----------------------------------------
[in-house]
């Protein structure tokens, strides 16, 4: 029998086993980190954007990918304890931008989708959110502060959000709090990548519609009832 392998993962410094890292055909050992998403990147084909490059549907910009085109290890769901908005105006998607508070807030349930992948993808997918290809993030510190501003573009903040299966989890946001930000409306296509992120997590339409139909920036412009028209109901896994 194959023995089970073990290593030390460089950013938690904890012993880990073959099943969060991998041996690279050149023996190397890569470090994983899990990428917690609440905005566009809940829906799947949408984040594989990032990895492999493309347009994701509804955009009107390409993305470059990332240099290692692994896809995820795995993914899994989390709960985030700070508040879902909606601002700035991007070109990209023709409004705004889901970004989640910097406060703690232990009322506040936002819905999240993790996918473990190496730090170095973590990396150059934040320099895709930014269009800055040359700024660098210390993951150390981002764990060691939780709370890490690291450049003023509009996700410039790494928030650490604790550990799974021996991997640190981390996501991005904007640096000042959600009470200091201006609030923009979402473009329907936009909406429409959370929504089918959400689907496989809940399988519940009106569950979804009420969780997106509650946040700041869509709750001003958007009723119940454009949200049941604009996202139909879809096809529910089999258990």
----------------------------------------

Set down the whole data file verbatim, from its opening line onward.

[in-house]
């Protein structure tokens, strides 16, 4: 029998086993980190954007990918304890931008989708959110502060959000709090990548519609009832 392998993962410094890292055909050992998403990147084909490059549907910009085109290890769901908005105006998607508070807030349930992948993808997918290809993030510190501003573009903040299966989890946001930000409306296509992120997590339409139909920036412009028209109901896994 194959023995089970073990290593030390460089950013938690904890012993880990073959099943969060991998041996690279050149023996190397890569470090994983899990990428917690609440905005566009809940829906799947949408984040594989990032990895492999493309347009994701509804955009009107390409993305470059990332240099290692692994896809995820795995993914899994989390709960985030700070508040879902909606601002700035991007070109990209023709409004705004889901970004989640910097406060703690232990009322506040936002819905999240993790996918473990190496730090170095973590990396150059934040320099895709930014269009800055040359700024660098210390993951150390981002764990060691939780709370890490690291450049003023509009996700410039790494928030650490604790550990799974021996991997640190981390996501991005904007640096000042959600009470200091201006609030923009979402473009329907936009909406429409959370929504089918959400689907496989809940399988519940009106569950979804009420969780997106509650946040700041869509709750001003958007009723119940454009949200049941604009996202139909879809096809529910089999258990």